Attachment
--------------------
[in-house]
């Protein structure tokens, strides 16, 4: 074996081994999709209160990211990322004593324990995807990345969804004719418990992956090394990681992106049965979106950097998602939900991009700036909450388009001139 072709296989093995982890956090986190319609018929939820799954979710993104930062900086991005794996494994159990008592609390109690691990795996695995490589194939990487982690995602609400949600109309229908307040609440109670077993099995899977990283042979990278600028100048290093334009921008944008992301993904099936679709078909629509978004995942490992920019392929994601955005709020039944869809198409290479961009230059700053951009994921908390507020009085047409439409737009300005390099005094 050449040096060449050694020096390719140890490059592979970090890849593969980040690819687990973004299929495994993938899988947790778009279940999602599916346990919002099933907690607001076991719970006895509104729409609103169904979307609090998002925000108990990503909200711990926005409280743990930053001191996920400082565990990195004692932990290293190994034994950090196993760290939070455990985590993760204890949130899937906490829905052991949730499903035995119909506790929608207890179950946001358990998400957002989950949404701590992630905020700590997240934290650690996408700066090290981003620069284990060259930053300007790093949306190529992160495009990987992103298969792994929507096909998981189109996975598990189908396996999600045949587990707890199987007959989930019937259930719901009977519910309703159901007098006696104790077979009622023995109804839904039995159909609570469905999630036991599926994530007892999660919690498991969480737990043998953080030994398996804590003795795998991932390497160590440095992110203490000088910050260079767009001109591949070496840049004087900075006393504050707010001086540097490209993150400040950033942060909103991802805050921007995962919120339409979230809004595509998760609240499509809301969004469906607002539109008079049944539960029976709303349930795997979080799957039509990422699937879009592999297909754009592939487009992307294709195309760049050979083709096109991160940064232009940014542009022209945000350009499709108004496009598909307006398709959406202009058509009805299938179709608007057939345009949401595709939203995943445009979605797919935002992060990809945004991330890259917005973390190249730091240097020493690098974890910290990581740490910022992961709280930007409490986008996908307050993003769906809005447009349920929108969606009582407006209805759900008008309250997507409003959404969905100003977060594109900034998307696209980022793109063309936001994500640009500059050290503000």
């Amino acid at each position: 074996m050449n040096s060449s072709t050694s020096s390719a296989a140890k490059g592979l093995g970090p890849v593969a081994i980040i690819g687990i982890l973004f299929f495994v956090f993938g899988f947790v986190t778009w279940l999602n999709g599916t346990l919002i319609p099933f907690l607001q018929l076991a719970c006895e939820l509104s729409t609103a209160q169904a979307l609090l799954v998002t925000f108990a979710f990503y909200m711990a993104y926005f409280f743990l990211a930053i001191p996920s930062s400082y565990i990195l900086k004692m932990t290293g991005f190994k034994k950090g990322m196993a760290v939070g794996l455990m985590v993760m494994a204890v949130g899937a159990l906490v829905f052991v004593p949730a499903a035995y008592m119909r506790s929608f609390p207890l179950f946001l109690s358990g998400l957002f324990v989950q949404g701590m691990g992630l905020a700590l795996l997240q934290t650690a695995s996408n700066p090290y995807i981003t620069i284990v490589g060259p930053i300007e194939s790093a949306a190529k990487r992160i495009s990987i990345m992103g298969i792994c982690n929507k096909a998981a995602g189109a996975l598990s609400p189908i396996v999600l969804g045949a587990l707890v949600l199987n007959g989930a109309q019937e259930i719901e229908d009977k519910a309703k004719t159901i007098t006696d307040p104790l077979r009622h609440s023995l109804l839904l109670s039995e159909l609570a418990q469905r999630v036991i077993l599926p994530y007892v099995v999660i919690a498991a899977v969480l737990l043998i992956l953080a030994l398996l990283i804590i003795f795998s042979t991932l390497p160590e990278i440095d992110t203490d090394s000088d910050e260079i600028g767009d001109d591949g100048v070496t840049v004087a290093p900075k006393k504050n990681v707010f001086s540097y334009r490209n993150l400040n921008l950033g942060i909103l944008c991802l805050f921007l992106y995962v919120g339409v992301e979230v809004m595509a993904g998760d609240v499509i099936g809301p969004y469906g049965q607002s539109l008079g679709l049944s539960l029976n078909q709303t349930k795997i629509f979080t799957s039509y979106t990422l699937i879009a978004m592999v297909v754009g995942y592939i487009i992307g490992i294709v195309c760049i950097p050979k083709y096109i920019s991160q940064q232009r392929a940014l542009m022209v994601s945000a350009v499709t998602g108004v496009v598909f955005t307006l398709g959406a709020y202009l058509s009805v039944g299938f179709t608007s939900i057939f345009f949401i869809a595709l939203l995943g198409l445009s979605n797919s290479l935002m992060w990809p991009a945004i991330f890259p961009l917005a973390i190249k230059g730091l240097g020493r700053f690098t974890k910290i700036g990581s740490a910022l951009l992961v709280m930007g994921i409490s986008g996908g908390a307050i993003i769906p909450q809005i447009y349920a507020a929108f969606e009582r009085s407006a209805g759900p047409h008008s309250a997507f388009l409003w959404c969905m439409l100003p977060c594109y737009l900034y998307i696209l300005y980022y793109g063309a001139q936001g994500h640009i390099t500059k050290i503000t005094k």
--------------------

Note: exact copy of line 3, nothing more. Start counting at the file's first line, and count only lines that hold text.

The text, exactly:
């Amino acid at each position: 074996m050449n040096s060449s072709t050694s020096s390719a296989a140890k490059g592979l093995g970090p890849v593969a081994i980040i690819g687990i982890l973004f299929f495994v956090f993938g899988f947790v986190t778009w279940l999602n999709g599916t346990l919002i319609p099933f907690l607001q018929l076991a719970c006895e939820l509104s729409t609103a209160q169904a979307l609090l799954v998002t925000f108990a979710f990503y909200m711990a993104y926005f409280f743990l990211a930053i001191p996920s930062s400082y565990i990195l900086k004692m932990t290293g991005f190994k034994k950090g990322m196993a760290v939070g794996l455990m985590v993760m494994a204890v949130g899937a159990l906490v829905f052991v004593p949730a499903a035995y008592m119909r506790s929608f609390p207890l179950f946001l109690s358990g998400l957002f324990v989950q949404g701590m691990g992630l905020a700590l795996l997240q934290t650690a695995s996408n700066p090290y995807i981003t620069i284990v490589g060259p930053i300007e194939s790093a949306a190529k990487r992160i495009s990987i990345m992103g298969i792994c982690n929507k096909a998981a995602g189109a996975l598990s609400p189908i396996v999600l969804g045949a587990l707890v949600l199987n007959g989930a109309q019937e259930i719901e229908d009977k519910a309703k004719t159901i007098t006696d307040p104790l077979r009622h609440s023995l109804l839904l109670s039995e159909l609570a418990q469905r999630v036991i077993l599926p994530y007892v099995v999660i919690a498991a899977v969480l737990l043998i992956l953080a030994l398996l990283i804590i003795f795998s042979t991932l390497p160590e990278i440095d992110t203490d090394s000088d910050e260079i600028g767009d001109d591949g100048v070496t840049v004087a290093p900075k006393k504050n990681v707010f001086s540097y334009r490209n993150l400040n921008l950033g942060i909103l944008c991802l805050f921007l992106y995962v919120g339409v992301e979230v809004m595509a993904g998760d609240v499509i099936g809301p969004y469906g049965q607002s539109l008079g679709l049944s539960l029976n078909q709303t349930k795997i629509f979080t799957s039509y979106t990422l699937i879009a978004m592999v297909v754009g995942y592939i487009i992307g490992i294709v195309c760049i950097p050979k083709y096109i920019s991160q940064q232009r392929a940014l542009m022209v994601s945000a350009v499709t998602g108004v496009v598909f955005t307006l398709g959406a709020y202009l058509s009805v039944g299938f179709t608007s939900i057939f345009f949401i869809a595709l939203l995943g198409l445009s979605n797919s290479l935002m992060w990809p991009a945004i991330f890259p961009l917005a973390i190249k230059g730091l240097g020493r700053f690098t974890k910290i700036g990581s740490a910022l951009l992961v709280m930007g994921i409490s986008g996908g908390a307050i993003i769906p909450q809005i447009y349920a507020a929108f969606e009582r009085s407006a209805g759900p047409h008008s309250a997507f388009l409003w959404c969905m439409l100003p977060c594109y737009l900034y998307i696209l300005y980022y793109g063309a001139q936001g994500h640009i390099t500059k050290i503000t005094k």